Yes, I'm pleased with the fact that they are resisting dormancy. They longer I can keep them going, the stronger they will be when they emerge from dormancy. I am watering with only rain water (luckily, we've had a lot of that?!?). They are in the shade but full brunt of the wind. They are just awfully "wispy" compared to most bulb seedlings which gives me cause for worry in itself.
I'm too lazy to say it all again! I have only G ueinzii, 5 carneus and the largest one of equitans just holding on. They were sown earlier than yours I think, but in conditions not really the best. I'll sow the remaining seeds of these in early September and hope both lots grow!
I'll have to take a pic of my Ixia viridiflora, they grew really well over winter and were even tinier than these glads for a start, lasting a very short time but they grew!
G. gueinzii is droopy but has sheaths at the base.
How much sooner than me do you think you started yours? Yeah, I would be less nervous if they were a bit taller like yours. These are start dates, I'm sure germ time was similar.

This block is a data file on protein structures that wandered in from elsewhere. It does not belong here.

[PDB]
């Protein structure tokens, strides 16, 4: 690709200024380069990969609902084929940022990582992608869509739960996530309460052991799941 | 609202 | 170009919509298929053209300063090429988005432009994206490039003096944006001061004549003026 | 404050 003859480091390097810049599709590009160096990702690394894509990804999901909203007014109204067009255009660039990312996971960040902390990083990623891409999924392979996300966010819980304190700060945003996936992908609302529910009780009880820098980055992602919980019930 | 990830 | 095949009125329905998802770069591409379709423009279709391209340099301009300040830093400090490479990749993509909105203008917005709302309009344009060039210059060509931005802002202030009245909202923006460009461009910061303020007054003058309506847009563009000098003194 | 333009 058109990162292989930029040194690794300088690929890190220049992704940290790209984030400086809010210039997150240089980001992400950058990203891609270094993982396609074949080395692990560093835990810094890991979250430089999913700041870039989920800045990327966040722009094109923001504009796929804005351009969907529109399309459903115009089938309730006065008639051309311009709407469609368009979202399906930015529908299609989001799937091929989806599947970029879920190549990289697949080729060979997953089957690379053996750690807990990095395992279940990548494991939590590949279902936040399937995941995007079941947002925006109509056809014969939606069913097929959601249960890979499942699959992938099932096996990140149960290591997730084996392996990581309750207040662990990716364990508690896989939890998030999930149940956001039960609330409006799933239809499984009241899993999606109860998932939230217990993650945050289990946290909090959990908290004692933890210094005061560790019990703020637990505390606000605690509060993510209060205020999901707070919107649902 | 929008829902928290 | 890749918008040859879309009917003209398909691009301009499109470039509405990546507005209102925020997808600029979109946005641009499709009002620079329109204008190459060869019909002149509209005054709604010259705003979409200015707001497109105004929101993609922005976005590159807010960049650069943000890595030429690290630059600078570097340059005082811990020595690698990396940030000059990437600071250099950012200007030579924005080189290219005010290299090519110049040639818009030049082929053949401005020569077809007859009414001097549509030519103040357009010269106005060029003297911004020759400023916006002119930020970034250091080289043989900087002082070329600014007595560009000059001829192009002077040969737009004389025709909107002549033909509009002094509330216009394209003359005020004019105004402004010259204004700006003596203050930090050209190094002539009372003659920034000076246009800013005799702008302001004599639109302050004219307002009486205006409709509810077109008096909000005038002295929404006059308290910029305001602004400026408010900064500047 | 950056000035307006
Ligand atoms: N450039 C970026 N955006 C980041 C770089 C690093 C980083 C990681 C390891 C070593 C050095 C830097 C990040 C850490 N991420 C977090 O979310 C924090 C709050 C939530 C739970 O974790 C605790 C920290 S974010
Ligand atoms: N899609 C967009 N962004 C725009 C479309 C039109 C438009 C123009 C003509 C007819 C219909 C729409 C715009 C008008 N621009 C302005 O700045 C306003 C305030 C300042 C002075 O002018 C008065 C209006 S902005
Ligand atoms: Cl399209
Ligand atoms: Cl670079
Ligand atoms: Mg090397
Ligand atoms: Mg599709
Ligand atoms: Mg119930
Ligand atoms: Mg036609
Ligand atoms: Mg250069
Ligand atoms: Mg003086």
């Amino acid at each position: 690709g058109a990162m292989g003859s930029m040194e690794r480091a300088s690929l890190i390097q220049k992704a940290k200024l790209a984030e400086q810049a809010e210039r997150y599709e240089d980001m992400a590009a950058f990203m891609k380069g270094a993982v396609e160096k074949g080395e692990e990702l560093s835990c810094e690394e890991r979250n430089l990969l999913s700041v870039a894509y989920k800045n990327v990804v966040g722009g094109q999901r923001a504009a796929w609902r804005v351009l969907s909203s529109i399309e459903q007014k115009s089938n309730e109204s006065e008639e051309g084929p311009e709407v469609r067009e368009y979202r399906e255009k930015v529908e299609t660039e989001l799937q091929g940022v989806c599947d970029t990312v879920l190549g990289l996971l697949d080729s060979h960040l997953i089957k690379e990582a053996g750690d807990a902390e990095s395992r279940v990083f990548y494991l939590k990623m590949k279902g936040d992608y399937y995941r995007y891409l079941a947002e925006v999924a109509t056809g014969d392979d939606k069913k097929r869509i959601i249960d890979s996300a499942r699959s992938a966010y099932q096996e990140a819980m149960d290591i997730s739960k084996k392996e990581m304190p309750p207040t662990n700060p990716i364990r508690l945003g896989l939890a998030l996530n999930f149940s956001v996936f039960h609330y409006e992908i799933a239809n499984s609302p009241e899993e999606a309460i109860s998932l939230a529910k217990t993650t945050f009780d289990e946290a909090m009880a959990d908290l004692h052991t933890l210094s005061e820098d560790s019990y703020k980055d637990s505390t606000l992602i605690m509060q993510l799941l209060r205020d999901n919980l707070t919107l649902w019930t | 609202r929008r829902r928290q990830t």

OK--this is a Cyanella orchidiformis sown 1/20 as a sort of comparison pic. Notice how much wider the monocot cotyledon is than the glads are? I would just feel so much better if the glads had a wider cotyledon leaf like this--I think you know that's your standard 6" really stiff plastic plant tag for comparison. I know they are different species and will react/grow different. I guess I just feel like this wider leaf would be able to do a better job at photosynthesis to form a bulb. Maybe I'm just being silly here, but I think you know what I mean?